superhuman invulnerability against a strike from a magic hammer. And if that hammer is wielded by someone as strong as Thor is, what happens to that normal human is what should happen to Superman. If the hammer was wielded by a dude with the proportionate strength of a dude, it would be no different than a regular guy hitting you over the head with a hammer. Which would hurt, and may potentially be faithful, but since normal dudes cannot pulverize mountains by shrugging, the blow wouldn't turn you to paste.
but again, that has nothing to do with the mountain's resistance to magic. the mountain doesn't fall due to magic; it just falls due to the force of the blow.
You're totally misunderstanding what I've typed.
eh, not really. i'll admit honestly i've never understood just what the fuck Capt. Atom's powers do, but GLs don't do "magic" per se, they just have a ring which creates a plasma-like substance that then forms shapes base on the creator's imagination and molded by their will. they don't change the structure of other materials, or teleport things, or put people to sleep; they're just material constructs. and they fly somehow...i dunno, you got me.
Well...yes, really. The description you provided applies to any number of generic sci-fi energies that are poorly detailed in comic books. Your definition is so generic it could just as easily apply to the Power Cosmic over in Marvel.
And this is mainly because no one really knows the exact composition or science of magic. So generic is as good as it gets.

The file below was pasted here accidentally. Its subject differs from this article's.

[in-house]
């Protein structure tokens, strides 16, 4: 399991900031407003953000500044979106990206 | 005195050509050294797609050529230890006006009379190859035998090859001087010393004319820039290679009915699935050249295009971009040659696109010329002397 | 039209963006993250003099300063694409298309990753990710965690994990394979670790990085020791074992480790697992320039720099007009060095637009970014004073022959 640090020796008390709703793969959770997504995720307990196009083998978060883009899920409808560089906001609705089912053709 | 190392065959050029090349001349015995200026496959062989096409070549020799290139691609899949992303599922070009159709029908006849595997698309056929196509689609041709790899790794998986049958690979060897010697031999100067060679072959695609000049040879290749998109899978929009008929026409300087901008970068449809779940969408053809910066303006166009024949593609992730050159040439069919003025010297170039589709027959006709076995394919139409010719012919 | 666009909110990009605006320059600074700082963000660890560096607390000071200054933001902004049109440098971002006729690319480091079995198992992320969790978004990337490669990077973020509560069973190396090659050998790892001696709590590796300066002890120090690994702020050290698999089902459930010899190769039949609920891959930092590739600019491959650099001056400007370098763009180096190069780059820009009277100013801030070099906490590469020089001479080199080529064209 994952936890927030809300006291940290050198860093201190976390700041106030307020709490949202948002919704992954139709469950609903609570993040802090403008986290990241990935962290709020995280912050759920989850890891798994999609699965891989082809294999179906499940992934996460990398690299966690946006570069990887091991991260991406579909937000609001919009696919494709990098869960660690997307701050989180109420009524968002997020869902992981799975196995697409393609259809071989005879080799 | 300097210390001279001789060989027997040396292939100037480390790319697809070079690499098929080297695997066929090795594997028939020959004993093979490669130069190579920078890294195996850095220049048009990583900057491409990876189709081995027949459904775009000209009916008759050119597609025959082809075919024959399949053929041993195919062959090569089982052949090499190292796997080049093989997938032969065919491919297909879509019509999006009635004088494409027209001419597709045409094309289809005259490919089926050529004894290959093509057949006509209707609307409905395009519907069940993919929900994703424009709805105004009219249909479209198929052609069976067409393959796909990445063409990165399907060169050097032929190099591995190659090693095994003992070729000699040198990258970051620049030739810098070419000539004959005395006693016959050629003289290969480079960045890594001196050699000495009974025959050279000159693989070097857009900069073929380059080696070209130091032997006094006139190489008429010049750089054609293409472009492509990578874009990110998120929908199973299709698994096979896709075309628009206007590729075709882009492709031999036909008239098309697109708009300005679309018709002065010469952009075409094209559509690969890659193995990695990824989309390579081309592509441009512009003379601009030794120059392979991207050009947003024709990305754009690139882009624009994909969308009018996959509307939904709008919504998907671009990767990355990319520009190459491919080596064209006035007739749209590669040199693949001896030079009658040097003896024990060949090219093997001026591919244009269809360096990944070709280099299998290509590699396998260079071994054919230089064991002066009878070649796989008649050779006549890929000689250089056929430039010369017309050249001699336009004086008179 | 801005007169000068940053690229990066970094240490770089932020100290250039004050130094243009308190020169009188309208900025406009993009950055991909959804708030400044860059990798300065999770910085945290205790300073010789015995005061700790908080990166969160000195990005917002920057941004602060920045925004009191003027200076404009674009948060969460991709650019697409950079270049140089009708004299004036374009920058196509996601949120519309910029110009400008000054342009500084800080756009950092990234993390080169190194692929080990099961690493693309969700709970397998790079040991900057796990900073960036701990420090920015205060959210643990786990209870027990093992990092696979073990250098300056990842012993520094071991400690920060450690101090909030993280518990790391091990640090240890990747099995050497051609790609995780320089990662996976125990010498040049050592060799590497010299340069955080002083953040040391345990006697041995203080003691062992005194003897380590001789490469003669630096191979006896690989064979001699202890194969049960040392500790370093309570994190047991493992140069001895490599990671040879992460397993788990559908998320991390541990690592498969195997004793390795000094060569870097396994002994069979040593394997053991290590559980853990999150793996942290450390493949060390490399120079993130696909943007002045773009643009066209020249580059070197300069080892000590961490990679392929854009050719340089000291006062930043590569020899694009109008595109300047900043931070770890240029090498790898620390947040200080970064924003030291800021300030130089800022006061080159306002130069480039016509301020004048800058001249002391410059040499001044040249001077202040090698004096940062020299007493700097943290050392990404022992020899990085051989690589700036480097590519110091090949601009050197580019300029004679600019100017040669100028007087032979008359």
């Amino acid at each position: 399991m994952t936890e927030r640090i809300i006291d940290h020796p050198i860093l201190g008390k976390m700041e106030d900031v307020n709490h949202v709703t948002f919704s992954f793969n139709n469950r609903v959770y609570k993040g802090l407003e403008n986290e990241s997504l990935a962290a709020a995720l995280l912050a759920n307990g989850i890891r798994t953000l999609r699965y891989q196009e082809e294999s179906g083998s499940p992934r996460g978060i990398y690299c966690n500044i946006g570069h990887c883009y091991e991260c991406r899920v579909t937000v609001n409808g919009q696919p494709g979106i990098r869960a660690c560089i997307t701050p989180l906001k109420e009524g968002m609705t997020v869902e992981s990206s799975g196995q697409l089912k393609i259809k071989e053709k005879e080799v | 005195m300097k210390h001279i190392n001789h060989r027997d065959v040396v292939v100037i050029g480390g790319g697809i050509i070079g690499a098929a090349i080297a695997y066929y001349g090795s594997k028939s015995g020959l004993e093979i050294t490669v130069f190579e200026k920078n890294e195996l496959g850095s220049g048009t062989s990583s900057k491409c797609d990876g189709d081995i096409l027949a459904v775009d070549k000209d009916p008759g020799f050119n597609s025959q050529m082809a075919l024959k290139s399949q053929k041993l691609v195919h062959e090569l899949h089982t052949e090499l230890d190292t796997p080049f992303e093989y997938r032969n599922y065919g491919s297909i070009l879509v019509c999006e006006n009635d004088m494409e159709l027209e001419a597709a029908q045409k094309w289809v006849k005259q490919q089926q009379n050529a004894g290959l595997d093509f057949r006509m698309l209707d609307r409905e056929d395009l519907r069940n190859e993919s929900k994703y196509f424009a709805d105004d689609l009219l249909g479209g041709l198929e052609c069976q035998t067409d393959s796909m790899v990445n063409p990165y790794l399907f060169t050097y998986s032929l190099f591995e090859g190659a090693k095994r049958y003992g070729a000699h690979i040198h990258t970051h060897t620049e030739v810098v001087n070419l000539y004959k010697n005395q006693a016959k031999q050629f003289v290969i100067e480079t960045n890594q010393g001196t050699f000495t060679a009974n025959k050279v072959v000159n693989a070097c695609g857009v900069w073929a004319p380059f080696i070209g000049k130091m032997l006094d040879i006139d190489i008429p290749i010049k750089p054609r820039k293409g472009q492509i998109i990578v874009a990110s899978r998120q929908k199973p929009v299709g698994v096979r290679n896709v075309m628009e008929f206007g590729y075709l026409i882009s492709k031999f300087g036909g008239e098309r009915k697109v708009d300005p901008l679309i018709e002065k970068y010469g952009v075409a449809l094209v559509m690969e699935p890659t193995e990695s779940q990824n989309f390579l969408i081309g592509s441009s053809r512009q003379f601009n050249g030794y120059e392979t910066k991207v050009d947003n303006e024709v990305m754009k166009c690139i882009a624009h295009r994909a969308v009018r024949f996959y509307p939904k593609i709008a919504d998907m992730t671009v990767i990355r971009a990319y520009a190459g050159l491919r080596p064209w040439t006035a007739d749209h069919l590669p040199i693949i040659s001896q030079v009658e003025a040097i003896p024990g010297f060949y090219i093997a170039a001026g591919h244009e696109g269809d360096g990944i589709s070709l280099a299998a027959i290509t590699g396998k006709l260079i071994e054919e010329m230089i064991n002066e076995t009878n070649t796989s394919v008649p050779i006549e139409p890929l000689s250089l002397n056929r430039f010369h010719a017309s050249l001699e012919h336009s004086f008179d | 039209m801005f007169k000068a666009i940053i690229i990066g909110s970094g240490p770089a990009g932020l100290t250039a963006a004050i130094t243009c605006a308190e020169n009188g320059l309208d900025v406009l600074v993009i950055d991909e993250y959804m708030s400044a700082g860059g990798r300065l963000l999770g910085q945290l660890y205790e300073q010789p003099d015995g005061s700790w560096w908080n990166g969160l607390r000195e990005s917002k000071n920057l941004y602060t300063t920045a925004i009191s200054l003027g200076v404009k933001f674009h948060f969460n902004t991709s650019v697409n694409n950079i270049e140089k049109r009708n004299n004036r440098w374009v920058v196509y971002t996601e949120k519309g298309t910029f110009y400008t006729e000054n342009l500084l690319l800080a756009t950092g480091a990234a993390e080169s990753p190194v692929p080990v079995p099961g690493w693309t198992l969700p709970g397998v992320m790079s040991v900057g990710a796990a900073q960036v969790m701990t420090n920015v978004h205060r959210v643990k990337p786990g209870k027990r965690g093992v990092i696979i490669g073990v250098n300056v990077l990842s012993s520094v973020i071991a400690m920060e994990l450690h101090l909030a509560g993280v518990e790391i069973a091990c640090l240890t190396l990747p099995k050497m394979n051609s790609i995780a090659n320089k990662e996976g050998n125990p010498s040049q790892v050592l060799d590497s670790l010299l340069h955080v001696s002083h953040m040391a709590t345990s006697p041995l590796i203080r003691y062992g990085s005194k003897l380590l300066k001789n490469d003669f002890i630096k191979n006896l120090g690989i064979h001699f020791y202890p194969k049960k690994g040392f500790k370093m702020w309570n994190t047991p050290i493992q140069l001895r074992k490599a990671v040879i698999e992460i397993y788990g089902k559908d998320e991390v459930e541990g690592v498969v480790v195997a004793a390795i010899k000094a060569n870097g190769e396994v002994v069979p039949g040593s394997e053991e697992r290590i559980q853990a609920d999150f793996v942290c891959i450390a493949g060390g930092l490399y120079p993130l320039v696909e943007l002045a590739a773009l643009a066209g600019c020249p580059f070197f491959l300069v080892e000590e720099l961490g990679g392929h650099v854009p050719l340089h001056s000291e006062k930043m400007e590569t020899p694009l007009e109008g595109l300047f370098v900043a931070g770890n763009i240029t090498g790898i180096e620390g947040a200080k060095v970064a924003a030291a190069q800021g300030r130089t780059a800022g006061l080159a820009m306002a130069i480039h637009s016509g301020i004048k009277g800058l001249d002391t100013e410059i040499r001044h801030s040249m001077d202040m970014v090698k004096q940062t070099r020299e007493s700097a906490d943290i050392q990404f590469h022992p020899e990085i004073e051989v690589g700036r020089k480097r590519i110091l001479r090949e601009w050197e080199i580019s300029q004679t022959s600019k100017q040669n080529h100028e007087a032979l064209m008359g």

You don't understand what in the fuck Captain Atom's powers do because even the writers don't, and they define it very generically. And the GLC rings can do more than just create shapes and constructs. They can phase the bearer through solid materials, form telepathic connections (Hal did this in 52, actually), create radiation from whole cloth (Kyle did this when Dominus mind-slapped Superman). And they can generate enough energy to propel the bearer at speeds approaching C. Which should be...impossible. So yeah, it fits your definition. This is not your fault because comic books don't attempt to quantify superhero energies. But if you're not seeing the similarities in definitions (or the lack thereof) it's because you're disinclined to do so.
not really. i've admitted Mjolnir does do some magic: mainly, it creates storms. it is the source for whatever energy creates those storms. but Thor isn't hitting Superman with the creation of a storm, he's hitting him with a storm. actually, he's just hitting him with a big mallet. the mallet itself is not actively creating magic at point of impact. it's more like potential energy at that point, to try and equate it to a real-world phenomenon.
Again, I've at no point mentioned Thor hitting Superman with a storm. I do not see why you keep mentioning this as if I am bringing it up.